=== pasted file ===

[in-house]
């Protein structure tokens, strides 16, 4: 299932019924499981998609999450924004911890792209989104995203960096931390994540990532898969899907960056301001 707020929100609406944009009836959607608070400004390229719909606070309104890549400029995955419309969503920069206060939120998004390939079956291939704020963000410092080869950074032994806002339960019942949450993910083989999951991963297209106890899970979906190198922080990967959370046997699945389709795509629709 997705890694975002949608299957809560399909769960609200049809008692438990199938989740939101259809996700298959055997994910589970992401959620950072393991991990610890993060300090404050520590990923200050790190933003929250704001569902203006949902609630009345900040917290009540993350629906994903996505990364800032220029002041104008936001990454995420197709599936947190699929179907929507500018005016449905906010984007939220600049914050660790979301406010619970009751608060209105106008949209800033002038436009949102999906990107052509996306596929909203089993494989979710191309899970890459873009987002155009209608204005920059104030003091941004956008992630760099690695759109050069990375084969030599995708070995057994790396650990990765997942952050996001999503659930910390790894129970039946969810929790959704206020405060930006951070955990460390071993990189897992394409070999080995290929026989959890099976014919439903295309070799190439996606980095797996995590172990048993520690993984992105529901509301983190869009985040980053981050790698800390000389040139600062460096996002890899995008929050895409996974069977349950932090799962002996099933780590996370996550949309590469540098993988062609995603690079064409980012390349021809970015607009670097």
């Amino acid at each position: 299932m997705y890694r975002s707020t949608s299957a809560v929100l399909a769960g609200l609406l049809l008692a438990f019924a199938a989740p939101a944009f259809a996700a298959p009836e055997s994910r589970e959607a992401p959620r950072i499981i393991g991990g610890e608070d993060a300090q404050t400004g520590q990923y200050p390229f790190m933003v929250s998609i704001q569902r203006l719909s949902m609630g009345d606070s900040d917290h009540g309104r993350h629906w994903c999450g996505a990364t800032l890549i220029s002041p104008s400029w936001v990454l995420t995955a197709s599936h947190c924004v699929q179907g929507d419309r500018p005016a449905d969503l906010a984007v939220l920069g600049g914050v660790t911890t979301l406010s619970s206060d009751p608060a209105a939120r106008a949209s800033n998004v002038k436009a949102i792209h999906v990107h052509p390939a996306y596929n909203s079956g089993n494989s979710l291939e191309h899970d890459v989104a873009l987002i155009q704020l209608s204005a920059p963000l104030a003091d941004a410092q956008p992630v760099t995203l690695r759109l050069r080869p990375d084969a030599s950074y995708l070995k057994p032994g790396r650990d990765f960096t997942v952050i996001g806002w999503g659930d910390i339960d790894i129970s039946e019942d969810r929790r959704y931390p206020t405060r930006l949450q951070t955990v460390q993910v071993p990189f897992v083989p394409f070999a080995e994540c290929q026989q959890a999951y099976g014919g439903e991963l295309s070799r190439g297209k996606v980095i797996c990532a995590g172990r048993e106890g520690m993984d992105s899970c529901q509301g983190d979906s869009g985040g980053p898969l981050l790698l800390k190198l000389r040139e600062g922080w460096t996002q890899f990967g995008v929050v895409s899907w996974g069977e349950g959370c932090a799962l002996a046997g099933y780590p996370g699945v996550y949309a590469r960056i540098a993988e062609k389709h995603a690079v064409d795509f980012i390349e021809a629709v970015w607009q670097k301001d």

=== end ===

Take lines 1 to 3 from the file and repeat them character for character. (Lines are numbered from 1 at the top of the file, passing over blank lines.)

[in-house]
């Protein structure tokens, strides 16, 4: 299932019924499981998609999450924004911890792209989104995203960096931390994540990532898969899907960056301001 707020929100609406944009009836959607608070400004390229719909606070309104890549400029995955419309969503920069206060939120998004390939079956291939704020963000410092080869950074032994806002339960019942949450993910083989999951991963297209106890899970979906190198922080990967959370046997699945389709795509629709 997705890694975002949608299957809560399909769960609200049809008692438990199938989740939101259809996700298959055997994910589970992401959620950072393991991990610890993060300090404050520590990923200050790190933003929250704001569902203006949902609630009345900040917290009540993350629906994903996505990364800032220029002041104008936001990454995420197709599936947190699929179907929507500018005016449905906010984007939220600049914050660790979301406010619970009751608060209105106008949209800033002038436009949102999906990107052509996306596929909203089993494989979710191309899970890459873009987002155009209608204005920059104030003091941004956008992630760099690695759109050069990375084969030599995708070995057994790396650990990765997942952050996001999503659930910390790894129970039946969810929790959704206020405060930006951070955990460390071993990189897992394409070999080995290929026989959890099976014919439903295309070799190439996606980095797996995590172990048993520690993984992105529901509301983190869009985040980053981050790698800390000389040139600062460096996002890899995008929050895409996974069977349950932090799962002996099933780590996370996550949309590469540098993988062609995603690079064409980012390349021809970015607009670097």
């Amino acid at each position: 299932m997705y890694r975002s707020t949608s299957a809560v929100l399909a769960g609200l609406l049809l008692a438990f019924a199938a989740p939101a944009f259809a996700a298959p009836e055997s994910r589970e959607a992401p959620r950072i499981i393991g991990g610890e608070d993060a300090q404050t400004g520590q990923y200050p390229f790190m933003v929250s998609i704001q569902r203006l719909s949902m609630g009345d606070s900040d917290h009540g309104r993350h629906w994903c999450g996505a990364t800032l890549i220029s002041p104008s400029w936001v990454l995420t995955a197709s599936h947190c924004v699929q179907g929507d419309r500018p005016a449905d969503l906010a984007v939220l920069g600049g914050v660790t911890t979301l406010s619970s206060d009751p608060a209105a939120r106008a949209s800033n998004v002038k436009a949102i792209h999906v990107h052509p390939a996306y596929n909203s079956g089993n494989s979710l291939e191309h899970d890459v989104a873009l987002i155009q704020l209608s204005a920059p963000l104030a003091d941004a410092q956008p992630v760099t995203l690695r759109l050069r080869p990375d084969a030599s950074y995708l070995k057994p032994g790396r650990d990765f960096t997942v952050i996001g806002w999503g659930d910390i339960d790894i129970s039946e019942d969810r929790r959704y931390p206020t405060r930006l949450q951070t955990v460390q993910v071993p990189f897992v083989p394409f070999a080995e994540c290929q026989q959890a999951y099976g014919g439903e991963l295309s070799r190439g297209k996606v980095i797996c990532a995590g172990r048993e106890g520690m993984d992105s899970c529901q509301g983190d979906s869009g985040g980053p898969l981050l790698l800390k190198l000389r040139e600062g922080w460096t996002q890899f990967g995008v929050v895409s899907w996974g069977e349950g959370c932090a799962l002996a046997g099933y780590p996370g699945v996550y949309a590469r960056i540098a993988e062609k389709h995603a690079v064409d795509f980012i390349e021809a629709v970015w607009q670097k301001d």